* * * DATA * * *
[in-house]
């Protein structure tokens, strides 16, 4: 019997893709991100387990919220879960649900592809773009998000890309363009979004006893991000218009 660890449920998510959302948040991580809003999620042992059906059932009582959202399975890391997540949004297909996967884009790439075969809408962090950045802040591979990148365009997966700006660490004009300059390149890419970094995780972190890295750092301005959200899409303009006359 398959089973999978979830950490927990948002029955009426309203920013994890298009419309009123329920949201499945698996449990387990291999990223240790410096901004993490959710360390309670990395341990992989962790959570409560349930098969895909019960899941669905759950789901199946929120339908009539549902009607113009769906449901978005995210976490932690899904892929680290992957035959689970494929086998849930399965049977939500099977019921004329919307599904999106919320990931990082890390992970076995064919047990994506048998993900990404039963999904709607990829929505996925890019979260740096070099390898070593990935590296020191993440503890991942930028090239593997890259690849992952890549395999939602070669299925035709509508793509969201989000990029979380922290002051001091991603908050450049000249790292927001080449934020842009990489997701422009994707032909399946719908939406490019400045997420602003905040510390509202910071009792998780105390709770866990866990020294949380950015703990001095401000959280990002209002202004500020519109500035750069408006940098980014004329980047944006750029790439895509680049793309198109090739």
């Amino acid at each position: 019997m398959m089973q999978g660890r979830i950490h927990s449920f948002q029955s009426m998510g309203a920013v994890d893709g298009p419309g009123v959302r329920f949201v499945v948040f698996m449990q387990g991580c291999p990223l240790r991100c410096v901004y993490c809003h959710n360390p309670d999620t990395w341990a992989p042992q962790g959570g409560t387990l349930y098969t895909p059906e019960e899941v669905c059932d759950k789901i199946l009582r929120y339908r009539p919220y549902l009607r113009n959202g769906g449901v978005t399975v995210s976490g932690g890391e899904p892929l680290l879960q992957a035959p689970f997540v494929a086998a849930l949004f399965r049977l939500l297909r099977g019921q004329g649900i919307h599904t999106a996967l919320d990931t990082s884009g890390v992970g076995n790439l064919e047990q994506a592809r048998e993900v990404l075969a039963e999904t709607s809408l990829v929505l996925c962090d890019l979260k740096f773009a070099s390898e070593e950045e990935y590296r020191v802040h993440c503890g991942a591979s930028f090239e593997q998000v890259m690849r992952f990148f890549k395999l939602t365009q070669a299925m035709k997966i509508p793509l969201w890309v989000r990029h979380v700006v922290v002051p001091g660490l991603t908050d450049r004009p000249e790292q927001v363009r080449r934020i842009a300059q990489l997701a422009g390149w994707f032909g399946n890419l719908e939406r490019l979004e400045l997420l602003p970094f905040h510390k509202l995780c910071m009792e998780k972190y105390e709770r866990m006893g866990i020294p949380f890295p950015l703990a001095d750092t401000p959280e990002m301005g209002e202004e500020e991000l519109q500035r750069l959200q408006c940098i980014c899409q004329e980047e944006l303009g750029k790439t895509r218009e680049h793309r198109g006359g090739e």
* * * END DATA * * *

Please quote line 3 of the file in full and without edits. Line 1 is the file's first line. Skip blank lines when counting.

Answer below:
């Amino acid at each position: 019997m398959m089973q999978g660890r979830i950490h927990s449920f948002q029955s009426m998510g309203a920013v994890d893709g298009p419309g009123v959302r329920f949201v499945v948040f698996m449990q387990g991580c291999p990223l240790r991100c410096v901004y993490c809003h959710n360390p309670d999620t990395w341990a992989p042992q962790g959570g409560t387990l349930y098969t895909p059906e019960e899941v669905c059932d759950k789901i199946l009582r929120y339908r009539p919220y549902l009607r113009n959202g769906g449901v978005t399975v995210s976490g932690g890391e899904p892929l680290l879960q992957a035959p689970f997540v494929a086998a849930l949004f399965r049977l939500l297909r099977g019921q004329g649900i919307h599904t999106a996967l919320d990931t990082s884009g890390v992970g076995n790439l064919e047990q994506a592809r048998e993900v990404l075969a039963e999904t709607s809408l990829v929505l996925c962090d890019l979260k740096f773009a070099s390898e070593e950045e990935y590296r020191v802040h993440c503890g991942a591979s930028f090239e593997q998000v890259m690849r992952f990148f890549k395999l939602t365009q070669a299925m035709k997966i509508p793509l969201w890309v989000r990029h979380v700006v922290v002051p001091g660490l991603t908050d450049r004009p000249e790292q927001v363009r080449r934020i842009a300059q990489l997701a422009g390149w994707f032909g399946n890419l719908e939406r490019l979004e400045l997420l602003p970094f905040h510390k509202l995780c910071m009792e998780k972190y105390e709770r866990m006893g866990i020294p949380f890295p950015l703990a001095d750092t401000p959280e990002m301005g209002e202004e500020e991000l519109q500035r750069l959200q408006c940098i980014c899409q004329e980047e944006l303009g750029k790439t895509r218009e680049h793309r198109g006359g090739e």